By Dinos Kiousis
I first visited Thesprotia in the region of Epirus several years ago, but it was a brief trip that had, however, left a good impression. And, as pennyroyal and wild mint continue to grow there, I packed up the car and headed to Greece’s northwestern coast on a cold winter’s morning with photographer Nikos Exarchopoulos.
The quickest route to Thesprotia is via Rio and from there via Amfilochia, Preveza and Igoumenitsa. But, because I can’t stand the Corinth-Patra national highway, we decided instead to travel through Lamia, Trikala and Grevena, taking the Egnatia Highway to Ioannina and Igoumenitsa, and then on to Filiates, the region’s northernmost and largest municipality, and the central destination of our visit.
After several stops and many, many kilometers we arrived at Filiates at dusk, stopping for some food at a taverna in the village’s entrance. After a fill of excellent lamb chops, it was time for bed, before a military style wake-up at 6 a.m. the following day. Over my morning coffee, I perused some of the literature on the area I had brought along.
Thesprotia is the northernmost end of Epirus, and the entire region, with Igoumenitsa as its capital, covers an area of 1,515 square kilometers and has a population of around 46,000. The western slopes of the Pindos range strech through Thesprotia toward the sea, forming long, narrow valleys and small plateaus on the coast, where the Kalamas and Acheronda rivers empty into the sea. The climate is very mild, especially on the coast.
Agriculture is the local economy’s mainstay, with citrus trees, corn, clover, rice and kiwi fruits grown in abundance near the river deltas. There are livestock farms further up the mountain, while in the past few years, tourism, commerce and transportation have gained a good deal of ground, employing around 30 percent of the region’s work force.
We began our day with an amble around Filiates, which has broad streets, as well as cobbled paths, a smattering of interesting buildings, a lovely sense of hustle and bustle, and a very strong police presence as it is very near the border with Albania.
We then headed for the mountain villages further north in an area known as Mourgana. Six kilometers from Filiates, on Farmakovouni Hill, is Finiki, a picturesque village that is considered one of the best preserved in the area. Giromeri is located 8 kilometers from Filiates and is striking for its stone houses. Every year on Easter Monday, the locals take a folk band to the graves of their families and friends to play their loved ones’ favorite songs. On the way we meet Father Yiannis, who saw the cameras around Nikos’s neck.
“Hey guys,” he shouted out to us. “If you’re journalists, write a thing or two about this place, which is constantly being deserted.”
“We’ll do our best,” I responded.
We headed for the nearby Giromeri Monastery, an important ecclesiastical monument that was founded in the early 14th century, before traveling closer to Albania to pass through the village of Ambelonas on the way to Kamitsiani and Tsamanta.
Kamitsiani is a hamlet, built above the Xantho River, which used to boast a large monastery. All that is left of the Monastery of Aghios Georgios, which was founded in 1613, is the church and its wonderful wall paintings dating to the late 18th century. The abbot between 1898 and 1927 of the monastery, Damianos Peschos, is a historical figure as he played a pivotal role in the fact that all 16 villages in the Mourgana cluster remained Greek.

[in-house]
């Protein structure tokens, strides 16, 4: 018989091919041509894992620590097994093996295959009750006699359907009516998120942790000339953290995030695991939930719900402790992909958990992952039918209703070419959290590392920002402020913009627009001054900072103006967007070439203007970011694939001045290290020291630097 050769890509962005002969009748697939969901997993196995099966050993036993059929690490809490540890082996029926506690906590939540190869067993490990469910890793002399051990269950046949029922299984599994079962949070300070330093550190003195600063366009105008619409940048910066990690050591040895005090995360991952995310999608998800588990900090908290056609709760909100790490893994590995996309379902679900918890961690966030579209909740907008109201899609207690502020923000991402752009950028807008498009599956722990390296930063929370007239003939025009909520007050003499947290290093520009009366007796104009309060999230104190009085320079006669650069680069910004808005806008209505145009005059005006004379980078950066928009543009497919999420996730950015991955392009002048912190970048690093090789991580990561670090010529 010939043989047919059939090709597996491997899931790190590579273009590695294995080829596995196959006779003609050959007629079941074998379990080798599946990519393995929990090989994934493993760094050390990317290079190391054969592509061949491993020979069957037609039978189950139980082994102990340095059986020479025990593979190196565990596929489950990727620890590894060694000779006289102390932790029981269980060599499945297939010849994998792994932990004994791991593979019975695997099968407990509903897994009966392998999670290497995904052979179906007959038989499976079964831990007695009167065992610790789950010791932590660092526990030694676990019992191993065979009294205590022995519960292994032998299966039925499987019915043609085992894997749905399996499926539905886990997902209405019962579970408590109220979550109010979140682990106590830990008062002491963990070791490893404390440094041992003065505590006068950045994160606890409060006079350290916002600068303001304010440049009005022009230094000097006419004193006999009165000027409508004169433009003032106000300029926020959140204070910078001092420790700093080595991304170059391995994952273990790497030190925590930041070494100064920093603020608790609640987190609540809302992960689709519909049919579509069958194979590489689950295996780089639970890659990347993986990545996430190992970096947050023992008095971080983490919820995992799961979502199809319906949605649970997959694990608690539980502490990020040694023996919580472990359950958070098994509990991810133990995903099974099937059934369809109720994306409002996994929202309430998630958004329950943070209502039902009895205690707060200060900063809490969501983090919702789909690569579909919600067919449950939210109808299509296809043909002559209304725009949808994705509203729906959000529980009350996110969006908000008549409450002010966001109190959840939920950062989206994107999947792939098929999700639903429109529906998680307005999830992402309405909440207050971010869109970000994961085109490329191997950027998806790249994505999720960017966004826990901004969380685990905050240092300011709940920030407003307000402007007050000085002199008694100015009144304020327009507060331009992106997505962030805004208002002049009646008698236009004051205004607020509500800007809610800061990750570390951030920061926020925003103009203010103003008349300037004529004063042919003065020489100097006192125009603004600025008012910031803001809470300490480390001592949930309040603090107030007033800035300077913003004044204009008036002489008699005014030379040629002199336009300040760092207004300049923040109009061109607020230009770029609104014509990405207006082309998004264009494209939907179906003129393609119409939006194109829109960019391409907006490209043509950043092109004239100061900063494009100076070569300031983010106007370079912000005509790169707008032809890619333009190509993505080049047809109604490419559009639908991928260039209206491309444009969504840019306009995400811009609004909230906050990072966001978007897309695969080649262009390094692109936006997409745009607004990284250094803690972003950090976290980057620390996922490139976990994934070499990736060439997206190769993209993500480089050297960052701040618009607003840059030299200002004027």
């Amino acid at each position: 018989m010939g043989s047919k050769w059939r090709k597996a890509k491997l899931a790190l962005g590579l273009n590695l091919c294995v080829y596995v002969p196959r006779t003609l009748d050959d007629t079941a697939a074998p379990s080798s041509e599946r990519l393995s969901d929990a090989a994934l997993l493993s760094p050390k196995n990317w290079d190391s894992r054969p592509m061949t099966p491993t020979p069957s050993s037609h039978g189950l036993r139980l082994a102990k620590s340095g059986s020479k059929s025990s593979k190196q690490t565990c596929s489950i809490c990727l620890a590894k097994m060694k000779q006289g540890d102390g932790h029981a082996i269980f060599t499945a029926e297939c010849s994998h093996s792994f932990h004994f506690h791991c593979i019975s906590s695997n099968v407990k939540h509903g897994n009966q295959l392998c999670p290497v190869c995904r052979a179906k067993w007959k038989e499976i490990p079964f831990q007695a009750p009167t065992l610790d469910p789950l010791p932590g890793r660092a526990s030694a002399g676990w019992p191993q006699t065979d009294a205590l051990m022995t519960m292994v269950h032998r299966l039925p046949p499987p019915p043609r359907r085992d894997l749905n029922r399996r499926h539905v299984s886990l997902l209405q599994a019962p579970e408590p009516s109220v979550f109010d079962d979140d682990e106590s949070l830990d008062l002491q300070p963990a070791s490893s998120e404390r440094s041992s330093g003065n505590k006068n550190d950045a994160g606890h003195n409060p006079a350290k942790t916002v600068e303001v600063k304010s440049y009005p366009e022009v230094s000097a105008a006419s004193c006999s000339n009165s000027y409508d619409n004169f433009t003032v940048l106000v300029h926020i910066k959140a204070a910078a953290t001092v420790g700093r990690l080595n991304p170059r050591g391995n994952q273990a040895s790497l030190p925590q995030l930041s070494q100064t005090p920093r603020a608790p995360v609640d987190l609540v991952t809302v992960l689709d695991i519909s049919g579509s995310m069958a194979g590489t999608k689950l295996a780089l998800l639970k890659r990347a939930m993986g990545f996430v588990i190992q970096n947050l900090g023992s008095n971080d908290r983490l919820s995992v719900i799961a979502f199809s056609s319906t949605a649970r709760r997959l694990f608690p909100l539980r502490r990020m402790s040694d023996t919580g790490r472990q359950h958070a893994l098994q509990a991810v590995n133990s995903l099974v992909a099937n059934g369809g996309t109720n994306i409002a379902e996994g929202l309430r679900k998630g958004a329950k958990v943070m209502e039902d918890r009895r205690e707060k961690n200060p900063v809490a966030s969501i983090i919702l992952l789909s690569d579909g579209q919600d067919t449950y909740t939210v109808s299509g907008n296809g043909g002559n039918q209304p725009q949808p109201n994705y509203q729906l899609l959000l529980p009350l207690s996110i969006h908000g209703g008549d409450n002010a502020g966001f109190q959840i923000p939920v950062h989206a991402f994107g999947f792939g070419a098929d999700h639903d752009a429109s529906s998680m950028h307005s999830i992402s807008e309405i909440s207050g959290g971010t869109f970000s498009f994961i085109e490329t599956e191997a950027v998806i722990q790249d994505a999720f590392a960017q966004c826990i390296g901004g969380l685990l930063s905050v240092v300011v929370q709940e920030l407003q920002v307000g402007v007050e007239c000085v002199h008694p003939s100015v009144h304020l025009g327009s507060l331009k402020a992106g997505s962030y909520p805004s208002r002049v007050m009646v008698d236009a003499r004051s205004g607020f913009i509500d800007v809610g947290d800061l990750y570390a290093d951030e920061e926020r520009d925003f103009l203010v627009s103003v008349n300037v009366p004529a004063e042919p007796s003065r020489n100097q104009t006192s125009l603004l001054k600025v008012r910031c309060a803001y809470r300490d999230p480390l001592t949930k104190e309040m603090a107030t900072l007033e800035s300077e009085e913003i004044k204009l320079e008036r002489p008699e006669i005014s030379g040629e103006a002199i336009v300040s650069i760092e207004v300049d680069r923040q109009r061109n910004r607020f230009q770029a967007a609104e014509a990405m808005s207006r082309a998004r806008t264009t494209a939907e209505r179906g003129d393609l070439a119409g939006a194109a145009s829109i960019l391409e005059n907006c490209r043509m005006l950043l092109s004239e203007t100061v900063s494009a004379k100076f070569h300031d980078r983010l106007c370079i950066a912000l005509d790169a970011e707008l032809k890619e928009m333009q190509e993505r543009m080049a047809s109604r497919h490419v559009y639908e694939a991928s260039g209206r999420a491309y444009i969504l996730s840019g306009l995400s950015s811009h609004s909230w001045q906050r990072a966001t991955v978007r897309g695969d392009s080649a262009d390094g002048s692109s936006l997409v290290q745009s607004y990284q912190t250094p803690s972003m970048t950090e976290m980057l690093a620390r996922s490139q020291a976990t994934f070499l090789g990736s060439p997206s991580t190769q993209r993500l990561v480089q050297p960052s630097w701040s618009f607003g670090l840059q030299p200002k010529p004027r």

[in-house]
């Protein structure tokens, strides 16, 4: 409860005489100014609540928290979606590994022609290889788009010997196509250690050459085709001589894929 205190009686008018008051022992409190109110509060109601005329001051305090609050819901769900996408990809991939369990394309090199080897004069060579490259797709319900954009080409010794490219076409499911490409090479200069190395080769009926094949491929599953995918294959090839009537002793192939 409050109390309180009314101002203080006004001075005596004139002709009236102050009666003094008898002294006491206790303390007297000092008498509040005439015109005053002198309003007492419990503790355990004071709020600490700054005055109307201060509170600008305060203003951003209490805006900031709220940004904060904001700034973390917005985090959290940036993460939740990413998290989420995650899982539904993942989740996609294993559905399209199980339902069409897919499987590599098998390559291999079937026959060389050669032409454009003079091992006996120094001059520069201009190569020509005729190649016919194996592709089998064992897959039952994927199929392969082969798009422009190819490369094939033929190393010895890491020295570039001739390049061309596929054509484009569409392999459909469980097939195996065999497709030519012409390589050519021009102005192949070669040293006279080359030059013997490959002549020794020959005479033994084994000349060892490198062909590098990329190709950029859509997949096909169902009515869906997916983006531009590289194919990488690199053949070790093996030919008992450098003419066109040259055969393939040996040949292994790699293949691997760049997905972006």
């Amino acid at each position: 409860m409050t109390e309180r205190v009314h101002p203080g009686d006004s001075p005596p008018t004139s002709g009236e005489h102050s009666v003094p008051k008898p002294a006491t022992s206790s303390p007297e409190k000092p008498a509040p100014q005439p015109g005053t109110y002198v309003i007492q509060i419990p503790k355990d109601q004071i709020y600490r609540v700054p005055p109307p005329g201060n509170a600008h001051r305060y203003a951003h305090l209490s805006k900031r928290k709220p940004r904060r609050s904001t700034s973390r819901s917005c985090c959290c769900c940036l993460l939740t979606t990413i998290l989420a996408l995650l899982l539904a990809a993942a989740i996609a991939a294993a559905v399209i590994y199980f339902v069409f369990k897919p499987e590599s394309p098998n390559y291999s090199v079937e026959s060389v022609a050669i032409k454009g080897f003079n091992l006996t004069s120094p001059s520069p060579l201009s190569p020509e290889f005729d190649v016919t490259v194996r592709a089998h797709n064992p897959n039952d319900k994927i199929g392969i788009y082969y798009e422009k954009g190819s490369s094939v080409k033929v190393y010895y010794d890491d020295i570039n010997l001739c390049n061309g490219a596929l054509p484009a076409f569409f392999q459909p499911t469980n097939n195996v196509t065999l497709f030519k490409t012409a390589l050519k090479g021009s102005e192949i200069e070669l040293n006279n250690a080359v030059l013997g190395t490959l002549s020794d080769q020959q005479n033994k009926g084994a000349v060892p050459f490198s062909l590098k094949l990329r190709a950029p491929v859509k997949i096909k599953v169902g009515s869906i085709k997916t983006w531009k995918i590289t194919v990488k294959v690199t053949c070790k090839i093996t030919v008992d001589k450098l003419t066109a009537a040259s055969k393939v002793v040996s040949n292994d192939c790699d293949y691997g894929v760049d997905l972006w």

A few kilometers further north, Tsamanta is a small, almost deserted village that has no more than 60 residents today, though there is something very special about the atmosphere here.
Heading back south, Vavouri is another deserted village, but here the atmosphere is crushing. In contrast, Lia is a very picturesque village that registered a population of 814 in 1928, mostly farmers. The village emptied as the population sought jobs in nearby cities, making a reputation for themselves as traveling metal platers. It is most famous, however, as the setting of Nicholas Gage’s historical novel “Eleni.” The home in which the heroine and the author’s mother once lived has been restored, while there is also a lodge named after her, which is the only one in the area.
Kefalovryso and Lista are two more villages in the area, which are peculiar because they appear scattered along small ridges on the mountain. Apparently the villages were built around 1700 by persecuted Christians who did not want to convert to Islam. Each family would find a protected ridge and build its home there, gradually forming villages with a bird’s-eye view of the surrounding area. The Lagavitsa River down below is perfect for trout fishing.
As the sun starts to disappear, we head back to Filiates, passing through Kokkino Lithari, a lovely village with an impressive little church that seems to hang off a large red rock.
We returned the following day and lit a candle in the Church of Aghios Minas before heading down to the coast, to Sagiada, with its beautiful beaches, picturesque port and the Kalamas River delta.
It is a lovely fishing village, which, I dare say, has the most beautiful sunset I have ever seen in Greece from Skaloma beach. There is also a small lagoon in the area whose mud is considered to have curative properties. The residents here work mostly in fishing, fish farming and more recently, tourism. In the Kalamas delta we managed to get photographs of a few birds before learning that this is a popular spot with poachers. Great.
By then it was midday and time for a meal of fresh fish before getting back on the road to Athens.
**** From Kathimerini